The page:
And not surprisingly, Judaism has something to say about hoarding. The prohibition is quoted in the Talmud in Baba Batra (90b). “One may not hoard foods which are essential to life, such as wines, oils, and flours.” Dr. Itamar Warhaftig puts it in a modern context. “The consumer is permitted to stock up for home use …. During a time of shortages, such as a drought even hoarding for household use is forbidden, because of the resulting difficulty to the needy.”
Dealing with an epidemic is, of course, a contemporary Jewish issue but I would like to share with you a fascinating communal response from a century ago, one which even has a Canadian connection.
Known in Yiddish as the Shvartze Chassaneh, “the Black Wedding, took place in response to the terrible waves of cholera, typhus, and influenza that ravaged the Jews of Eastern Europe, Israel, and North America.” As described by Jeremy Brown in a fascinating article at thelehrhaus.com, “a man and women, each unmarried and either impoverished, orphaned, or disabled (sometimes all three) were married together as husband and wife under a huppah – in a cemetery.” Why? So that “the attention of God would be called to the affliction of their fellows.”
This (literally) morbid ceremony has been documented to having been performed in both Safed and Jerusalem in 1865 following a massive plague of locusts that destroyed the crops and resulted in many deaths. On this side of the Atlantic, ‘black weddings’ took place in Philadelphia during the great flu pandemic in October 1918 and two weeks later in Winnipeg.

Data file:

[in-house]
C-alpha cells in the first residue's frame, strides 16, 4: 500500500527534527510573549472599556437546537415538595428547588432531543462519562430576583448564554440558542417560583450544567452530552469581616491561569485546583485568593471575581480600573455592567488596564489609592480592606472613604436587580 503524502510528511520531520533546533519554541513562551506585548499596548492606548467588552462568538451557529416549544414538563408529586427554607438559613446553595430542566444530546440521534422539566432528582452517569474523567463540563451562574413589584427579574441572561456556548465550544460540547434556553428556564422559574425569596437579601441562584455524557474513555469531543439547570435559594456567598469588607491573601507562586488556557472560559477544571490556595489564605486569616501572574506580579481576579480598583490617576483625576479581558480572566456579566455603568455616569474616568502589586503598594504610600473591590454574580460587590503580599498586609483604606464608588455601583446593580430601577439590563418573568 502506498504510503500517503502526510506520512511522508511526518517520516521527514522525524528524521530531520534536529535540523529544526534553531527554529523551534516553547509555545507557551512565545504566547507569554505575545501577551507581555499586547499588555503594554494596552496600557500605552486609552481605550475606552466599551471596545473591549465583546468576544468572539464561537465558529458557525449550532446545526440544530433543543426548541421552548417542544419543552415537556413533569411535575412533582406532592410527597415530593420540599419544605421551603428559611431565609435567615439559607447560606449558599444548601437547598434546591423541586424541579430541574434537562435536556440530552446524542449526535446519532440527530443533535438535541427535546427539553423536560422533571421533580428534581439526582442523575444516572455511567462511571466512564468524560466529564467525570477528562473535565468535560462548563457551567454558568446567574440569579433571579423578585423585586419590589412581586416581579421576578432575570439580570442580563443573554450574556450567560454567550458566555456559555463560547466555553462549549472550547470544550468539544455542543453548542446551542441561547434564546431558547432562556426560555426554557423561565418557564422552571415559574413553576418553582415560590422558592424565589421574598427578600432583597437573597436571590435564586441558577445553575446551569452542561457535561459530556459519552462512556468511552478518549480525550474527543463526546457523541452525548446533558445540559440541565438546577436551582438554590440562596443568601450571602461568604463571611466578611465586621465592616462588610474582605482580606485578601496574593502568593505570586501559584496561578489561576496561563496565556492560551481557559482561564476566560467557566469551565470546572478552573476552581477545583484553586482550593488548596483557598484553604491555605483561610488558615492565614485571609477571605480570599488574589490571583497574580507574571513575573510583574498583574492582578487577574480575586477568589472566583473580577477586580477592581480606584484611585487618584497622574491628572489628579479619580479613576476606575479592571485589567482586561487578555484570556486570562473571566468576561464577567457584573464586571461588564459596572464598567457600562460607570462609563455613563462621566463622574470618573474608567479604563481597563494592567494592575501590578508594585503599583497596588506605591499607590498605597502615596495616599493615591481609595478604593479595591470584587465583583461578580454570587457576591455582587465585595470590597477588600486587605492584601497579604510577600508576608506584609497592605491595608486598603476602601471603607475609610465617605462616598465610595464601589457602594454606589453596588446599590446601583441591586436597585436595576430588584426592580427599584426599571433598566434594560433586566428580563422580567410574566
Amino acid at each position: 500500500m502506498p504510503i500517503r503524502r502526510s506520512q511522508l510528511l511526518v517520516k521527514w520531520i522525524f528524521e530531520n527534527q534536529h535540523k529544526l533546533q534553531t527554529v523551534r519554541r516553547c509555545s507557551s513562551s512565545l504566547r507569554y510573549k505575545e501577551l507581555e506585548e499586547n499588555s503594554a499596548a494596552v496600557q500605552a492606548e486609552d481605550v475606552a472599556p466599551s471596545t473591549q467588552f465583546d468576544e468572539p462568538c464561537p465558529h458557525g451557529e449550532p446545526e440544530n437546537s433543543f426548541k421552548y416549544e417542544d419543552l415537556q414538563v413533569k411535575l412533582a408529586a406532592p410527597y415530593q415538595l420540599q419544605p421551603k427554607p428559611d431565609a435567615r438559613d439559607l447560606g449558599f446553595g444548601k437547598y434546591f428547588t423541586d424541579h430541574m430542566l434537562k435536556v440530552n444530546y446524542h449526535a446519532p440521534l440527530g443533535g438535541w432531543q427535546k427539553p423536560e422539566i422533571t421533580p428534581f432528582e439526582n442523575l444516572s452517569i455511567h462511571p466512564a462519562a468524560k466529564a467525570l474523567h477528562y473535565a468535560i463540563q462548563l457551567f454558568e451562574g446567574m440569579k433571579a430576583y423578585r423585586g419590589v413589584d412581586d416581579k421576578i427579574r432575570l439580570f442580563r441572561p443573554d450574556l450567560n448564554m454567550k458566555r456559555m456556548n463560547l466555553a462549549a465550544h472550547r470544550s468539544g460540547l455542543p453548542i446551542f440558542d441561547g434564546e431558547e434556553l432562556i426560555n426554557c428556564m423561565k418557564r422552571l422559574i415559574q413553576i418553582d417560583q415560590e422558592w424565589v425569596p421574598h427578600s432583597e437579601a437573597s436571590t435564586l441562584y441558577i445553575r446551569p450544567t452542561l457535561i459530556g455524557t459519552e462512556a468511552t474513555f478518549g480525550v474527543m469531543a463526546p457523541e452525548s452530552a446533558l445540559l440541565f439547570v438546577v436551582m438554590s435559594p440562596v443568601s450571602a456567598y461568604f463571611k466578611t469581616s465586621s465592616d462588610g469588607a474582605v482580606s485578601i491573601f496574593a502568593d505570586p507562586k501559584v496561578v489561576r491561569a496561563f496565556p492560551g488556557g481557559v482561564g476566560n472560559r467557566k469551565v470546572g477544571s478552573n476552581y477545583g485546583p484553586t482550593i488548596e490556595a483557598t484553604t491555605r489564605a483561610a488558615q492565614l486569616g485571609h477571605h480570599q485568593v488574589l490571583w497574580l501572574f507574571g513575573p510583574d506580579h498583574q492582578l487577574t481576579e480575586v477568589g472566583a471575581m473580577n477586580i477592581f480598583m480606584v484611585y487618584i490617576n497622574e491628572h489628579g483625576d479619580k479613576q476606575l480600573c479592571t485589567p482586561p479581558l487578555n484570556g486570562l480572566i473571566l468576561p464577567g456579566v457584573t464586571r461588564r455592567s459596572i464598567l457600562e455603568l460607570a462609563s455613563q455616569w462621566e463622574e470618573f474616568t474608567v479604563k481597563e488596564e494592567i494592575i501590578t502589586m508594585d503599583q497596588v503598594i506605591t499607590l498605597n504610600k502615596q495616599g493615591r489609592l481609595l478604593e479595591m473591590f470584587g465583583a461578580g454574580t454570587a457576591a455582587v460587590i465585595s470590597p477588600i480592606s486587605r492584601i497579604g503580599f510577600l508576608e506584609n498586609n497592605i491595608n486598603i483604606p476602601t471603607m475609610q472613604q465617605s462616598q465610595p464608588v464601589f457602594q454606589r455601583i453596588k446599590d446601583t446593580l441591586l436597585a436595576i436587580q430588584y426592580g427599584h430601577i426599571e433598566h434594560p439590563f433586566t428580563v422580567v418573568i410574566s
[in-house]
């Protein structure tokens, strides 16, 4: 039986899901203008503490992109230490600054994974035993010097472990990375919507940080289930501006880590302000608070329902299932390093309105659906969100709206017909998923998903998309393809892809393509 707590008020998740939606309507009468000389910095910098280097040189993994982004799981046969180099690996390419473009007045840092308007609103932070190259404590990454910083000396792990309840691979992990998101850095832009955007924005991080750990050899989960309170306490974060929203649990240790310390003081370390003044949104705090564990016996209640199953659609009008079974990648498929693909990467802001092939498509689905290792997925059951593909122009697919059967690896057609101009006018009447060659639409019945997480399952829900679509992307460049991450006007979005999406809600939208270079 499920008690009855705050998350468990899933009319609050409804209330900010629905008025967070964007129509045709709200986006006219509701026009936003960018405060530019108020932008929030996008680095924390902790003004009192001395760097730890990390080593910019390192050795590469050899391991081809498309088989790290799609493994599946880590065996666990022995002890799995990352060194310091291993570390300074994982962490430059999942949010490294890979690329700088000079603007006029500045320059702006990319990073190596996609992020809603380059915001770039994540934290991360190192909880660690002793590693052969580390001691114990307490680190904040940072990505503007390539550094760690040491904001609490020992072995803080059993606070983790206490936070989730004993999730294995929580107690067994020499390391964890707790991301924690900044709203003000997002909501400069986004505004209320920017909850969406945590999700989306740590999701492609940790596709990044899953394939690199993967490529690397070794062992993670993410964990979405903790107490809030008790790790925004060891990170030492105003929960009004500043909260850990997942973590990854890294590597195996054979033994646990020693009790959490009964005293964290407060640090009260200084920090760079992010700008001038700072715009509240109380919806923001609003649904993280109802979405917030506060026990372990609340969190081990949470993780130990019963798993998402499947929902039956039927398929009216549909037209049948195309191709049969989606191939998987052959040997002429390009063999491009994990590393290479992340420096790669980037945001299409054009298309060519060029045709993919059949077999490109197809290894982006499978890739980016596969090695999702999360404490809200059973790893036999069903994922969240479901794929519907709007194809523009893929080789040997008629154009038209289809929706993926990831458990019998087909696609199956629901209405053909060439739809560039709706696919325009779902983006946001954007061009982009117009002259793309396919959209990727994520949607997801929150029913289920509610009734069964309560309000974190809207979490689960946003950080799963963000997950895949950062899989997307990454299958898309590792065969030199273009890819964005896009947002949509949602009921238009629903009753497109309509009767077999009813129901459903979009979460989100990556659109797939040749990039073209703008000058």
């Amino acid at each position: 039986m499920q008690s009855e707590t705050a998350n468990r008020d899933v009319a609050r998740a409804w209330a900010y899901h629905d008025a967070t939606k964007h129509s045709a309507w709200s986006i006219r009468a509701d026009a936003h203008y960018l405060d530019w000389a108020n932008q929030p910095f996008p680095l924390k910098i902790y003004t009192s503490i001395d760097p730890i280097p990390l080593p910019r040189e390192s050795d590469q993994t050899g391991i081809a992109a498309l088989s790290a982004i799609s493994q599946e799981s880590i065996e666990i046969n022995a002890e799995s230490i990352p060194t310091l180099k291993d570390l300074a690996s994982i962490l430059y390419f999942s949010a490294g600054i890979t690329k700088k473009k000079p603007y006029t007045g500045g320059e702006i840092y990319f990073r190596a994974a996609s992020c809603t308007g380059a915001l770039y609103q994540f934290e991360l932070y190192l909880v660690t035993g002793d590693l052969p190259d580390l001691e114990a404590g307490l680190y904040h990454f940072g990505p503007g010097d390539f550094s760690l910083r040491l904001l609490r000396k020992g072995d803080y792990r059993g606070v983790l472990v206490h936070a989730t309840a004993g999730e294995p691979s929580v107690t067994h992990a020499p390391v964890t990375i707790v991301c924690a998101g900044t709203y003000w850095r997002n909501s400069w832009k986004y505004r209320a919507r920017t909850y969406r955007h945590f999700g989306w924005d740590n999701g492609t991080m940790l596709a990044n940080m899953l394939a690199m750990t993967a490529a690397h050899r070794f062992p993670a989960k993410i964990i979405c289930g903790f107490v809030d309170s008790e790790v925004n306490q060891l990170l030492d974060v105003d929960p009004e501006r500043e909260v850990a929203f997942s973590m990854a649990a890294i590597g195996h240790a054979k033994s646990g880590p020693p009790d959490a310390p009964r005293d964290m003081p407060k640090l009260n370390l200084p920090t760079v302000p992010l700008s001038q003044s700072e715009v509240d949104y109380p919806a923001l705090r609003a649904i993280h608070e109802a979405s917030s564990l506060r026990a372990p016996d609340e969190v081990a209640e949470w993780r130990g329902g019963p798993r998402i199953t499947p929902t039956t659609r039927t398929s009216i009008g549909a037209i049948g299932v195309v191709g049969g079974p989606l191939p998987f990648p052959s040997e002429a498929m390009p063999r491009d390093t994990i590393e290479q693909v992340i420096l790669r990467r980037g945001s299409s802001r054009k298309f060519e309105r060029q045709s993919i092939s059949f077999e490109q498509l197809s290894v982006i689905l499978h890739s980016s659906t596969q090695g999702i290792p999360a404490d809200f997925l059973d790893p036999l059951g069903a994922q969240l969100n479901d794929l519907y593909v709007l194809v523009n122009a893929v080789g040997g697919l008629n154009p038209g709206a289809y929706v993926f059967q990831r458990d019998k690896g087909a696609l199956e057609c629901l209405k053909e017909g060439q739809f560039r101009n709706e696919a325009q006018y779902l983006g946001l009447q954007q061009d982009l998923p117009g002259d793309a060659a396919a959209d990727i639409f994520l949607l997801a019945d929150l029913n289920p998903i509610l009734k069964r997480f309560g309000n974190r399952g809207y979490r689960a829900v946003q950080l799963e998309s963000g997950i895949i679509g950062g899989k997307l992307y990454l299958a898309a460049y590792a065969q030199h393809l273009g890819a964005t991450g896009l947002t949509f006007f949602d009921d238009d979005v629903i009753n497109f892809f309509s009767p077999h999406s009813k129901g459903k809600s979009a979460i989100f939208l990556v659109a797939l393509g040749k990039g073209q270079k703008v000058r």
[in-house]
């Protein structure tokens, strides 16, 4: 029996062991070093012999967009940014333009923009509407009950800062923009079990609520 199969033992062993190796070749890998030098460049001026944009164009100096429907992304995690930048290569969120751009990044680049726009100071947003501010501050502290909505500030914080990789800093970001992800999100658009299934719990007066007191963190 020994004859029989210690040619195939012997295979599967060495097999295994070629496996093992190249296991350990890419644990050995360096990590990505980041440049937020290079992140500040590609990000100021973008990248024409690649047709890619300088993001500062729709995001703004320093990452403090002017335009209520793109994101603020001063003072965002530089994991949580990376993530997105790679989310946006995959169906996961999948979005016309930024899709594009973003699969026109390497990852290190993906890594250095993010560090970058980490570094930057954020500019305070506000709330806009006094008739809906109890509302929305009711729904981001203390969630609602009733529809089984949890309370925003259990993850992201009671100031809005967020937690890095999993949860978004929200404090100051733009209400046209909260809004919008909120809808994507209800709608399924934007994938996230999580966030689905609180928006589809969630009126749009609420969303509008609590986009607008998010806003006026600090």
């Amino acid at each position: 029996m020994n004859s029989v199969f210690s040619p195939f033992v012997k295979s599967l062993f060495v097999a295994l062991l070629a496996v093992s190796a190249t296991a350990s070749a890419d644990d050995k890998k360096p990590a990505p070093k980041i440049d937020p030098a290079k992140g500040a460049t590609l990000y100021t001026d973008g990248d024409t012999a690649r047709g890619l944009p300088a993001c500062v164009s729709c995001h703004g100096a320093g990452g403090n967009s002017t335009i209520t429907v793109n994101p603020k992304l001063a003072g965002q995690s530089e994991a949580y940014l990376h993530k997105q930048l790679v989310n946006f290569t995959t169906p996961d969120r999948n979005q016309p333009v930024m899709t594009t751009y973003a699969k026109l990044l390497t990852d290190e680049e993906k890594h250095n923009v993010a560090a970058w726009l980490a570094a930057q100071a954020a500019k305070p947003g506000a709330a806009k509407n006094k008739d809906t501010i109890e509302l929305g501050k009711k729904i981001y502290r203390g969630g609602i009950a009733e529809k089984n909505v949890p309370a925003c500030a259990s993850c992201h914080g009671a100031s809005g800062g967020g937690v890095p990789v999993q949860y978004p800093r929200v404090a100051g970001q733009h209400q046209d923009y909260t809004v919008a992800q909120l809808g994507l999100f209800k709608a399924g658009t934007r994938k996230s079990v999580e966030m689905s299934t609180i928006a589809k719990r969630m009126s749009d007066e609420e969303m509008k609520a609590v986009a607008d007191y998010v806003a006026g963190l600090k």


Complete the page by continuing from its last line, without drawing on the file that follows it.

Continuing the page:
Under the headline “Hebrews Hold ‘Wedding of Death’ to Halt ‘Flu,’” the Winnipeg Evening Tribune reported that an elaborate wedding had been planned for Harry Fleckman and Dora Wisman in a local Jewish cemetery. “At one end of the cemetery, a quorum of ten Jews conducted a funeral. At the other, 1,000 gentiles and Jews witnessed the wedding.” (You can read the entire archived story here.)
Jeremy Brown ends on a positive note. “As we wait to see how far the current coronavirus outbreak spreads, we should pause and reflect on our good fortune. We now understand the etiology and can often conquer those diseases that were mysterious and life-threatening to our great-grandparents. … And, in the face of an epidemic, we no longer need to gather at the local cemetery and marry off a destitute couple in order to invoke God’s mercy.”
As for invoking God’s mercy, the World Organization of Orthodox Communities and Synagogues has just composed a “Prayer for the well-being of Israel and the peoples of the world.” It calls for its recital throughout the world on upcoming Shabbats. You can read the original Hebrew prayer here. This is an unofficial translation:
“He who blesses the fathers of the world and the fathers of Israel, who makes peace and creates everything, may He bless all His creations who are suffering from the Corona epidemic, which is raging throughout the corners of the world. My G-d hear and answer the prayers for well-being. As King Solomon prayed: ‘O hear in Your heavenly abode and grant all that the foreigner asks You for. Thus all the peoples of the earth will know Your name and revere You, as does Your people, Israel.’ (I Kings 8:43) … May You renew the order of the world as before, protect us, and heal all those who are ill because You will eternally rule your kingdom in glory. … And let say, amen.”